Promised not to mention Chrissie falling over twice in the boat, so better not!”
This is fun:
Thank goodness for the winch:
Many thanks for the great turnout yesterday – for the great turnover. Bluejacket was whisked off her trailer and lifted on to the building frame in Barrie’s workshop. Then one quick heave and over she went, to rest upside down ready for her full re-paint. As we stood back to admire the effect of our labours, Tom, Roland and Robin had already grasped sandpaper and were starting to rub down the paintwork.
After almost constant use on the water and many miles of being towed, since she was launched, Bluejacket’s hull is in remarkably good condition – just a bit grubby. Even the first sanding, everyone else by now having taken the hint and joined in rubbing and scraping, she began to show signs of her former pristine white finish, minus the gloss shine.
Andrea made countless cups of tea and coffee as we stood back to let Catherine show us how it should be done!
That’s just the start. Saturday afternoons for the next few weeks will require plenty of effort – first finishing sanding, then undercoat/s and top coats, before turning the boat up-right again ready to start on the interior.
Preparing to turn Bluejacket over…
Barrie’s barn is warm and everyone is welcome!
As ever, thanks to Andrea and Barrie.
Hoi Larntan is safely delivered to Barton with her paint and brightwork shiny new again. Thanks to all who took time to help with the sanding and painting. Bluejacket, somewhat wet and bedraggled is now back in Barrie’s barn ready for a full re-paint – starting with:
Saturday (tomorrow 23rd) 2 p.m. at Bayfield Brecks, could a good few come please to help to lift and turn her over? With plenty of hands the job is easy and takes no more than a few minutes. Thanks.
Before we collected BJ, Tom/Alan/Catherine/Amanda and John had had a great row. Alan tells the tale:
“At last the ice cleared so we could row Bluejacket out of Barton Turf. The predicted rain was expected to fall at midday so a quick get-away was necessary. Since the forecast wind was gusting 41mph from the South we decided to hide ourselves by setting off up the sheltered River Ant towards Stalham. We were enjoying the row when the shout went up “black ice”! Where the water was flowing, the ice had melted but by the riverbanks there was sheet ice. If we had had a sat nav, I am sure we would have heard “perform a legal u-turn”.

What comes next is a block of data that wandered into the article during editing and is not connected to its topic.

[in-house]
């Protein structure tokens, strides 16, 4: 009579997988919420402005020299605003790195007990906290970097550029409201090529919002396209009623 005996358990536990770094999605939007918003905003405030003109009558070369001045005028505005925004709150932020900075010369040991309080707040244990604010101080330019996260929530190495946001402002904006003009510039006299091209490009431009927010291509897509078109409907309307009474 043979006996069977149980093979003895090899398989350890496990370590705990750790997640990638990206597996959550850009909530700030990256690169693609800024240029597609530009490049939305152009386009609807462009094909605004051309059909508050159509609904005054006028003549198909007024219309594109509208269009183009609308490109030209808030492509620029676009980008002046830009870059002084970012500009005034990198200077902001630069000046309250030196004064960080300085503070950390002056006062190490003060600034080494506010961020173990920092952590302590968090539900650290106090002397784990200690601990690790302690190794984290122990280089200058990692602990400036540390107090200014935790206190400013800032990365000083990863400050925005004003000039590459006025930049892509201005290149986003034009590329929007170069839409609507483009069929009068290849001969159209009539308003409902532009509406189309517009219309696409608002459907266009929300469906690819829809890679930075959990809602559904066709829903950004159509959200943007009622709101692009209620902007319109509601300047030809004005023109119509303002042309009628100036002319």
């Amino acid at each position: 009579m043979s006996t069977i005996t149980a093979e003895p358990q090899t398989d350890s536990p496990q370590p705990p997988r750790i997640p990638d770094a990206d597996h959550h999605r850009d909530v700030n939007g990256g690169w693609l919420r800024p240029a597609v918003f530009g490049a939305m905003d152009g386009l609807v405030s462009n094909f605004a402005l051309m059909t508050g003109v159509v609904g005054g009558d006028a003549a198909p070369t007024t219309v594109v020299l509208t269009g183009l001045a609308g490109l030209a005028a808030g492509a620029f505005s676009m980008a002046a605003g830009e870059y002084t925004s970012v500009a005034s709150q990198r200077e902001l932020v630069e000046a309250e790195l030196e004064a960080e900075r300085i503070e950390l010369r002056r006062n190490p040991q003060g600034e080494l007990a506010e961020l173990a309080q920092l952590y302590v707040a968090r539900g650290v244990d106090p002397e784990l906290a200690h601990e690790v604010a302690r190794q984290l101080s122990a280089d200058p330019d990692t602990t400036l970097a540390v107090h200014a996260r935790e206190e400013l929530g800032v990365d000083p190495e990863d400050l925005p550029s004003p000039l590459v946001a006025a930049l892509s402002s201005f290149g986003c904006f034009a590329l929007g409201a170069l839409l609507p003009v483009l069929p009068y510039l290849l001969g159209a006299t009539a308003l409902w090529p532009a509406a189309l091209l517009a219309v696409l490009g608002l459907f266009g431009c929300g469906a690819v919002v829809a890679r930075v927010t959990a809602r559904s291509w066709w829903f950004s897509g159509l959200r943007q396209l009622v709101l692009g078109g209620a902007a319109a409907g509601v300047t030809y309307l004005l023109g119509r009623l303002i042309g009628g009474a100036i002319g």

The open broad was clear of ice but had the predicted wind head on. The effect of the wind could really be felt on the oars during the recovery phase of the stroke let alone increasing the work required to make headway across the broad. Shelter was gained in Limekiln Dyke where we shared coffee and home-made flapjacks. The return leg was brisk, not only because the wind was now in our favour, but for fun, we did a series of pyramid power up sessions – just because we could!
As we rowed into Barton Turf, we found the land crew had already secured Hoi Larntan on her pitch and were waiting to tow Bluejacket to Bayfield for some winter care and attention.”
And yes all was completed before the rain fell. (just! Ed.)
Thanks to the crew who helped after the row and to Rob and Barrie who travelled with me to load and un-load, then re-load the boats.
‘We had a most enjoyable row in Bluejacket this morning to parts of the Broads I had not been to before. Had we rowed across Barton Broad to How Hill, we judged the wind would be against us as we returned to base, therefore we rowed in the opposite direction and elected to keep bearing left when facing a choice. Hence the title of the pictures “the Dilham Run”.
We only saw two other craft on the move, a fishing boat (see photo) and a cruiser who asked if we had rowed all the way from Blakeney! What a gorgeous place to be rowing in the middle of January. I hope the photos go some way towards showing the pleasure we had.’
If you haven’t yet been down to Barton Broad and the surrounding waterways, this is what you are missing! (Ed.)